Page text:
If you are a beginner or have a slower swing speed, it might be better to choose a softer shaft. For recreational players and even experienced golfers with slower swing speeds, choosing a stiffer shaft can be frustrating and difficult to use.

Will a softer shaft help my slice? ›

In addition to using a softer shaft to reduce slices, you could also try going a little shorter as well. A shorter shaft will make it easier to control the clubhead, again, helping you rotate the hands and square the clubface at impact. Furthermore, a shorter shaft will make a flatter swing into a more upright one.

Is there a big difference between regular and stiff flex? ›

What's the difference between regular and stiff shafts? A stiff shaft is firmer and harder to bend than a regular shaft, and so more often than not, they're also heavier in weight. As a rough rule of thumb, the more speed you generate, the stiffer your shafts should be.

Do I need a stiff or extra stiff shaft? ›

Who needs an extra stiff golf shaft? Golfers with a driver swing speed of more than 105 miles per hour will need to consider an extra stiff golf shaft. With this higher swing speed, players will enjoy more consistency and potentially great distance by putting the extra stiff golf shaft into play.

What is the best shaft flex for a high handicapper? ›

For mid to high handicappers (with a slower swing speed), you'll want both a lighter shaft and probably a regular flex. As you groove a more consistent swing, you'll likely go from regular to stiff (or maybe x-stiff), and possibly a heavier shaft as well.

What is the best shaft for 100 mph swing speed? ›

The Project X HZRDUS Smoke Black RDX 60 is the ideal driver shaft for golfers with swing speeds at or around 100 mph. With increased trajectory and spin, more distance, better stability, and reduced golf shot dispersion, this shaft is made for the aggressive golf swing.

How do I know my swing speed? ›

The most convenient way to measure swing speed is with a portable, handheld launch monitor. These small handheld devices measure so much about your swing and no longer cost a fortune. Now, launch monitors are as low as $200 but can provide amazing insight to your game.

How many degrees should my driver be? ›

Overall, the best loft is a higher lofted driver that will benefit the majority of players. 9.5-10.5 degrees of loft. Paired with the right ball position, a shaft that helps get the proper spin rate, and proper driver attack angle will lead to more consistent drives.

Is it better to have steel or graphite shafts? ›

Graphite shafts are lighter and are generally preferred on longer clubs like drivers, fairway woods, and hybrids. They are also more expensive. Steel Shafts are heavier, less flexible but they are also more durable. One of the most critical choices is between the material of the shafts for the irons.

Is 6.5 stiff or extra stiff? ›

A 6.5 shaft is considered extra stiff. Golf shafts are often rated on a flex scale, with 5.5 being regular, 6.0 being stiff, and 6.5 being extra stiff. The higher the number, the stiffer the shaft.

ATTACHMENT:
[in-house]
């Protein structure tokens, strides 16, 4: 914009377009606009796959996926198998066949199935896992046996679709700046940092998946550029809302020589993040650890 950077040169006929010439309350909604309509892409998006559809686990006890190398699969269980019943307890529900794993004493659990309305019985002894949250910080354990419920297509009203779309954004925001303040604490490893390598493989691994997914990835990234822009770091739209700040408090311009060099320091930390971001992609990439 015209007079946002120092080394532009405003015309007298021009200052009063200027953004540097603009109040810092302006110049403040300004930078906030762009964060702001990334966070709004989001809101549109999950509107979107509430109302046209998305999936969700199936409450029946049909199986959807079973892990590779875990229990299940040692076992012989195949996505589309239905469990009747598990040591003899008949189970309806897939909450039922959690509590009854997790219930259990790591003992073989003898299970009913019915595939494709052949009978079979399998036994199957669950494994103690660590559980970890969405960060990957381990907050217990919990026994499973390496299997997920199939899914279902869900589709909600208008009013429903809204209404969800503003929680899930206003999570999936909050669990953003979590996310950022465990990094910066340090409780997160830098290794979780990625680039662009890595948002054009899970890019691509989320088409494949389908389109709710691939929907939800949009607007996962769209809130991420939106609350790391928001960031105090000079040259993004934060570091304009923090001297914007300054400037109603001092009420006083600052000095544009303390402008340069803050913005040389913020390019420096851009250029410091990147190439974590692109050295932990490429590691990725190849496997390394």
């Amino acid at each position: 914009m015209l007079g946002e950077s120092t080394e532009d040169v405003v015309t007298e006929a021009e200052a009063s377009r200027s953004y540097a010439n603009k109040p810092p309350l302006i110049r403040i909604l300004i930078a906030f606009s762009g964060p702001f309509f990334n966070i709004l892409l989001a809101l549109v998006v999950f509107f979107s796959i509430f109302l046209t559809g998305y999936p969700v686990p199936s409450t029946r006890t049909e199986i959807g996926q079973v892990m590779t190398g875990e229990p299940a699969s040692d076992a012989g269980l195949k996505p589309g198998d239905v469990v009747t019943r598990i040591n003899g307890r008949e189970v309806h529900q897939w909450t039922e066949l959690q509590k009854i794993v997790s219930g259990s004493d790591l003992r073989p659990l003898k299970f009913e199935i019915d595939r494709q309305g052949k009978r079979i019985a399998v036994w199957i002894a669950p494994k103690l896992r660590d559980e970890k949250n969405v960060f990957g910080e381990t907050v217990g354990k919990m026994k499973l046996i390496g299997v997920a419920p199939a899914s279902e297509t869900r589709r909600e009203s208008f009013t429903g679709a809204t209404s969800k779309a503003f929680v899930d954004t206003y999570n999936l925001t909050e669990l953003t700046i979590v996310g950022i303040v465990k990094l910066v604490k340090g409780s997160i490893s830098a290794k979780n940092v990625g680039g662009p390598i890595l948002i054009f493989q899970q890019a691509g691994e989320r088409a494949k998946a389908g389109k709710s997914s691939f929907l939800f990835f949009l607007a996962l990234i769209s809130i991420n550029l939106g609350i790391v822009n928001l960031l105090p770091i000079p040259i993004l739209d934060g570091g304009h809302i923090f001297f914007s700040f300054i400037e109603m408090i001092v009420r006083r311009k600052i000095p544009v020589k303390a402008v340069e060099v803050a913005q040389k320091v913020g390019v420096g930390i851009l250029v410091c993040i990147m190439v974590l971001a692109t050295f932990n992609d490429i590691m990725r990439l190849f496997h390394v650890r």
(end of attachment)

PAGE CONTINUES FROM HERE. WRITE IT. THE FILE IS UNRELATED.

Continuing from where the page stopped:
What does a 5.0 shaft flex mean? ›

5.0 Flex = Regular, 5.5 Flex = Regular Plus, 6.0 Flex = Stiff, 6.5 Flex = Extra Stiff, and 7.0 Flex = Extra Stiff Plus.

Does shaft flex affect lie angle? ›

The shaft flex also affects the lie angle of the club at impact. Soft shafts will give you a false reading that you need your clubs bent more upright due to the toe droop of the club at impact.

How do I know if my golf shaft is too light? ›

Nippon suggested that a player should be able to tell largely by feel. A shaft that's too heavy will cause a “labored golf swing.” A shaft that's too light will hurt your ability to make solid contact. When you find the right shaft weight, you'll experience a “high energy swing” with uniform contact.

How do I know if my shafts are too stiff? ›

If your club feels dead when you swing, it is likely the shaft is too stiff. With the appropriate flex, you can tell when the weight of the head has loaded the shaft. If your club feels like a steel rod, it is probably too stiff.

Can I hit an extra stiff shaft? ›

Golfers with a driver swing speed of more than 105 miles per hour will need to consider an extra stiff golf shaft. With this higher swing speed, players will enjoy more consistency and potentially great distance by putting the extra stiff golf shaft into play.

Do all tour players use extra stiff shafts? ›

So to find out we did a detailed analysis of the flexes of shafts being used by the top 100 PGA Tour pros to see how many pros are using regular, stiff, extra stiff or even tour extra stiff shafts in their clubs. 90% of the top 100 PGA Tour pros use extra stiff or Tour extra stiff flex shafts in their driver.

Do pros use stiff or extra stiff shafts? ›

Most professional golfers use Extra Stiff Flex clubs, so unless you're headed to Augusta National sometime soon, you likely don't need one. But, if your average club head speed is 110 miles per hour or more and you're consistently hitting with a distance of around 270 yards, an Extra Stiff Flex staff could be for you.

How much difference does a stiff shaft make? ›

What's the difference between regular and stiff shafts? A stiff shaft is firmer and harder to bend than a regular shaft, and so more often than not, they're also heavier in weight. As a rough rule of thumb, the more speed you generate, the stiffer your shafts should be.